I just have to comment on this one because my own experience is a hybrid of the alternatives discussed above and of course, that there are several strange coincidences too boot.ReplyDelete
Ten years ago I was teaching at Harvard (Finance in the Business School) but wanted to hack more (just like Matt), because I worked in Financial Engineering, which involved both high-performance computing and algorithms theory. With no CS background at all, I took a sabbatical to go to Berkeley (CS Theory) to tool up, hack, and generally indulge myself, and coincidentally started there with Matt as graduate student (if you remember) and worked with Alistair Sinclair (who is Mike's advisor I believe!). While in the Bay area, I was offered a job at SCU where they promised me I could work in both Finance and CS and they would value both (believe me, every other school in the Bay area would not value work across fields). Which I continue to do till today. I never went back to HBS, even though I enjoyed every moment of my time there.
Both Matt and Mike are right, there are great things about being a professor and wonderful things about being in full-hack mode. I think I managed to get a bit of both and that works too. There seems to be a working assumption that once you leave academia, you never come back, or that no one will want you back. For someone talented and creative, especially in CS, this is hardly true. Most of us academics remain where we are because of the freedom and job security, but it also makes us lazy, and if we seriously think about it, twenty years into the game, no matter how productive we are, we might do greater things with a little pressure and focus that is more than just peer-generated. There is also something magical about the Bay area and the firms there that make it easier to leave. But more generally speaking, there is a lot of movement now between academia and industry, especially in the two fields I work in, and both are much better for it.
So good luck Matt, from "Harvard to Hacking" sounds like a terrific idea to me!
I guess I stand corrected on the startup front. My reference point is Berkeley and Stanford which is kind of hard to make comparisons with. I think most of those companies were started in the "good old days" before the Internet bubble collapsed, before I got to Harvard. It's also true that since I've been a faculty member there, there has not been that much VC and startup activity *in general* in the Boston area - and even if there was I was probably too busy trying to get tenure to notice :-)ReplyDelete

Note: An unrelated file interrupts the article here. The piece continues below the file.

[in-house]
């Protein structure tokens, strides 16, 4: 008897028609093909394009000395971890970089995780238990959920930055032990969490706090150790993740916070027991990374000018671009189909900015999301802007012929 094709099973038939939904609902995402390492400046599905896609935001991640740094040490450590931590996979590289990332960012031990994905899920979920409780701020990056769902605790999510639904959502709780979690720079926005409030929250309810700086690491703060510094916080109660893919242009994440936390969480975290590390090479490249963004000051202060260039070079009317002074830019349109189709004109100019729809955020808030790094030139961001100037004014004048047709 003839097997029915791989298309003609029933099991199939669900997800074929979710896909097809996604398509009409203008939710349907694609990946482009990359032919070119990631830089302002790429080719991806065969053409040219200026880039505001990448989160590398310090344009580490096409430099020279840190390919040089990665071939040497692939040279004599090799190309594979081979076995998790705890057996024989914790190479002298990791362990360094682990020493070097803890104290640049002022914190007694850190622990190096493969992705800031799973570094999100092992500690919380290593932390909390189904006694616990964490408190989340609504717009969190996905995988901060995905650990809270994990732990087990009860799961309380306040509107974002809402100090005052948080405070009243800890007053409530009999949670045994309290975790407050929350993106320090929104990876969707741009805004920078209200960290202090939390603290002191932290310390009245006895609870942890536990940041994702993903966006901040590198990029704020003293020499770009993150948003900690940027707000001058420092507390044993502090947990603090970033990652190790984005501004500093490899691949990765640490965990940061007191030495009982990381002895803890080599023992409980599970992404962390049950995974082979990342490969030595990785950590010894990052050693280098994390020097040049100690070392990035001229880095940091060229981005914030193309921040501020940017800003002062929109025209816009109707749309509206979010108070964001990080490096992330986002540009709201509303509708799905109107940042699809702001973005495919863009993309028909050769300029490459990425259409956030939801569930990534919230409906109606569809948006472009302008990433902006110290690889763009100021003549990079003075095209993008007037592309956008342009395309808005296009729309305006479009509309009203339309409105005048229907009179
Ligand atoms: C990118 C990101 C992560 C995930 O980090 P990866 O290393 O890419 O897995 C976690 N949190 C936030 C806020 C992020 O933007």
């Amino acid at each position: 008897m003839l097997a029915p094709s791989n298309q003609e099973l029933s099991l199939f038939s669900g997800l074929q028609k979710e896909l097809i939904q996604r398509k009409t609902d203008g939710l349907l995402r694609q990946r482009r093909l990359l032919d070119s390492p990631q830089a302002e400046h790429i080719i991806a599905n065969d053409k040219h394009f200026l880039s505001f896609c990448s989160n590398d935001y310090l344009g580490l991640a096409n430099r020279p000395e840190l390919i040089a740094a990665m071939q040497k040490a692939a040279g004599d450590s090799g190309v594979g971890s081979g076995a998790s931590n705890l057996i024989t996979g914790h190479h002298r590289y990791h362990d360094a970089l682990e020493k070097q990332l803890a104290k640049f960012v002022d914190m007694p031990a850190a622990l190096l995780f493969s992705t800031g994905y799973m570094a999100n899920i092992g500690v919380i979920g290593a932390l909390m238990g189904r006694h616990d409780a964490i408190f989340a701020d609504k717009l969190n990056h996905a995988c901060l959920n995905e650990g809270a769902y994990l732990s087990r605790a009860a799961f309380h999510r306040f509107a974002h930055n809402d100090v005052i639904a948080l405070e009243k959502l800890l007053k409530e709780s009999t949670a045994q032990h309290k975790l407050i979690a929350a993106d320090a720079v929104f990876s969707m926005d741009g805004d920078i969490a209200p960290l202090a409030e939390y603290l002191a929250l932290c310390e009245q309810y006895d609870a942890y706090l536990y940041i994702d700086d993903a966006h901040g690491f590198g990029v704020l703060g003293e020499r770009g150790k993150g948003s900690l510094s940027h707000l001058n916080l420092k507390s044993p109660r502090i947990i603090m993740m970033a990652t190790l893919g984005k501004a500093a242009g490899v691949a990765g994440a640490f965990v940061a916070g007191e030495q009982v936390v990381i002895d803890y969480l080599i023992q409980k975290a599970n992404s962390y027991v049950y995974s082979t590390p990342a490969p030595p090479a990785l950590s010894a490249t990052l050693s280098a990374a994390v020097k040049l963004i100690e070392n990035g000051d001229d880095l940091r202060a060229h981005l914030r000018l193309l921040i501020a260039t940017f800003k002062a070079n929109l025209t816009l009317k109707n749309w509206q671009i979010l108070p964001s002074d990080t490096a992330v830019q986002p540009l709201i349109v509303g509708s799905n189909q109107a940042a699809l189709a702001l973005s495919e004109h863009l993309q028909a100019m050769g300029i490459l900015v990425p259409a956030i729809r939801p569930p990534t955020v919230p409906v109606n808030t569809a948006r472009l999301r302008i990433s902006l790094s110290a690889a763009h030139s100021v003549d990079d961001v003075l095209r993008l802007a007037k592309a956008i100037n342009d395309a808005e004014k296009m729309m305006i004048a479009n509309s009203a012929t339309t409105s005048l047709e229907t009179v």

@anonymous: well, by Stanford startups, I assume you mean Google. I'll see your Google with a Facebook and raise you a Microsoft (since Google was a student start up not a faculty startup anyway).ReplyDelete
Matt -- for visible startups in the Boston area (not necessarily related to Harvard), how about Akamai, ITA software, Endeca, etc.ReplyDelete
Yes, they're not startups now, but they're companies that lasted through the bubble. They're the ones we know because they're still around and big. There are plenty of other startups around you haven't heard of -- both because they're not that big (yet), or not in your area, or (as you say) you've been a little too busy with that tenure thing to notice.
@Jeff: I expected and predicted the "Mike's a theorist, and they can't get jobs in industry, so of course they want to be professor" type response, and even joked about it in the text. But seriously, you're mistaken.ReplyDelete
If you want to do research, there are plenty of companies arounds with research labs. Just like in systems.
And if you want an industrial-style job, you can get that too. Yes, you'll probably have to code, and not have the chance to do real theory-style research-work, as you'll be building systems. But that's the same for systems people -- most systems people (even at Google) don't do real systems-style research-work, but spend their time building real systems, which may not be research-interesting. I expect the number of engineers at Google doing research-style systems work is relatively small, and even as a comparison point, Google at this point has hired a number of theorists (and statisticians, and machine learning people, and...) that do research-style work in their area too.
This canard that theory people "basically have nowhere else to get paid for their work" isn't particularly helpful. It's roughly as bad as saying that Harvard/Boston doesn't have a startup culture.
What advice do you give to your PhD students who are not hired by a Top 20 CS dept? The struggle to get funding is worse for new faculty at lower ranked depts. There's also the opportunity cost of working 5 years and not getting tenure. Google et. al. are competing for talent with the < top 20 depts.ReplyDelete
Michael - I already let you have the guest spot on my blog, so be nice :-)ReplyDelete
My point is that compared to the Bay Area, Boston startup culture is pretty small. Nobody would argue with this. Don't forget I was at Berkeley at the height of the boom so I have a particularly skewed perspective. One metric is the number of CS faculty taking leaves to start companies. At Berkeley and Stanford in the early 2000's there was a tremendous amount of that happening. Since I've been at Harvard I don't think it has happened at all, unless I'm forgetting someone.
I don't agree that Google's systems work is not research-interesting. Google publishes a huge number of papers across many disciplines - see: http://research.google.com/pubs/papers_by_year.html
You are right that the focus is on building and not doing research for research's sake - though there are a number of pretty out-there "researchy" projects at Google, like the self-driving cars.
@Jeff, when you say "professors [...] are forced by the organization and incentive structure to become cheerleader managers", that's just wrong. It depends very much on the professor's style. That's something for students to think about when choosing an advisor, since it can affect the environment substantially.ReplyDelete